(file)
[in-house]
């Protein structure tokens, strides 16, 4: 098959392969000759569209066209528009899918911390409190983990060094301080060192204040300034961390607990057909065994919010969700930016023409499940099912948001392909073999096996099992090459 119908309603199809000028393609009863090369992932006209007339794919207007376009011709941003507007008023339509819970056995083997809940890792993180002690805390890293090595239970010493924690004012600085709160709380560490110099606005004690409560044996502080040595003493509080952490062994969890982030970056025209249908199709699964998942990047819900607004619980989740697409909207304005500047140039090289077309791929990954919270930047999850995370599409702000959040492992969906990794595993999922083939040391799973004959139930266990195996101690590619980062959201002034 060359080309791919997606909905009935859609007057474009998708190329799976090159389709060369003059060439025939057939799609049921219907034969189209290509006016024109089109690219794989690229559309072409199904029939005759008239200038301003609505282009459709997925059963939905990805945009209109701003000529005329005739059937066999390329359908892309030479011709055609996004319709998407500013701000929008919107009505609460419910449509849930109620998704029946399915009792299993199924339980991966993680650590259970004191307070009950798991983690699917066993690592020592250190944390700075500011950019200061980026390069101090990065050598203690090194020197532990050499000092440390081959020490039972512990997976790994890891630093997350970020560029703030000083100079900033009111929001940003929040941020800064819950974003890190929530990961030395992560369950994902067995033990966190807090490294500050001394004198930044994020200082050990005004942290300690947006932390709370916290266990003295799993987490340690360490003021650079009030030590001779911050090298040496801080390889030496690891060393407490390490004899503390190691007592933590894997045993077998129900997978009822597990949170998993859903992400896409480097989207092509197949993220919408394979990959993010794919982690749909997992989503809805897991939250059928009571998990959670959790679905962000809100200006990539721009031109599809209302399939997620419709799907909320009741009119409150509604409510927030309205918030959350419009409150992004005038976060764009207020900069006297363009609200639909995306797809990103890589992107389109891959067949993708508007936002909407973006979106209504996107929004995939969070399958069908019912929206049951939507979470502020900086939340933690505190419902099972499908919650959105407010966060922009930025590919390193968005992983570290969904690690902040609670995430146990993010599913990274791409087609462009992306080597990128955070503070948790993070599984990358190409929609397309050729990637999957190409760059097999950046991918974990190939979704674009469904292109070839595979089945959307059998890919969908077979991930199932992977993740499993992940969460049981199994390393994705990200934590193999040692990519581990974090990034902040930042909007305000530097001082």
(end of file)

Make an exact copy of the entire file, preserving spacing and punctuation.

[in-house]
């Protein structure tokens, strides 16, 4: 098959392969000759569209066209528009899918911390409190983990060094301080060192204040300034961390607990057909065994919010969700930016023409499940099912948001392909073999096996099992090459 119908309603199809000028393609009863090369992932006209007339794919207007376009011709941003507007008023339509819970056995083997809940890792993180002690805390890293090595239970010493924690004012600085709160709380560490110099606005004690409560044996502080040595003493509080952490062994969890982030970056025209249908199709699964998942990047819900607004619980989740697409909207304005500047140039090289077309791929990954919270930047999850995370599409702000959040492992969906990794595993999922083939040391799973004959139930266990195996101690590619980062959201002034 060359080309791919997606909905009935859609007057474009998708190329799976090159389709060369003059060439025939057939799609049921219907034969189209290509006016024109089109690219794989690229559309072409199904029939005759008239200038301003609505282009459709997925059963939905990805945009209109701003000529005329005739059937066999390329359908892309030479011709055609996004319709998407500013701000929008919107009505609460419910449509849930109620998704029946399915009792299993199924339980991966993680650590259970004191307070009950798991983690699917066993690592020592250190944390700075500011950019200061980026390069101090990065050598203690090194020197532990050499000092440390081959020490039972512990997976790994890891630093997350970020560029703030000083100079900033009111929001940003929040941020800064819950974003890190929530990961030395992560369950994902067995033990966190807090490294500050001394004198930044994020200082050990005004942290300690947006932390709370916290266990003295799993987490340690360490003021650079009030030590001779911050090298040496801080390889030496690891060393407490390490004899503390190691007592933590894997045993077998129900997978009822597990949170998993859903992400896409480097989207092509197949993220919408394979990959993010794919982690749909997992989503809805897991939250059928009571998990959670959790679905962000809100200006990539721009031109599809209302399939997620419709799907909320009741009119409150509604409510927030309205918030959350419009409150992004005038976060764009207020900069006297363009609200639909995306797809990103890589992107389109891959067949993708508007936002909407973006979106209504996107929004995939969070399958069908019912929206049951939507979470502020900086939340933690505190419902099972499908919650959105407010966060922009930025590919390193968005992983570290969904690690902040609670995430146990993010599913990274791409087609462009992306080597990128955070503070948790993070599984990358190409929609397309050729990637999957190409760059097999950046991918974990190939979704674009469904292109070839595979089945959307059998890919969908077979991930199932992977993740499993992940969460049981199994390393994705990200934590193999040692990519581990974090990034902040930042909007305000530097001082």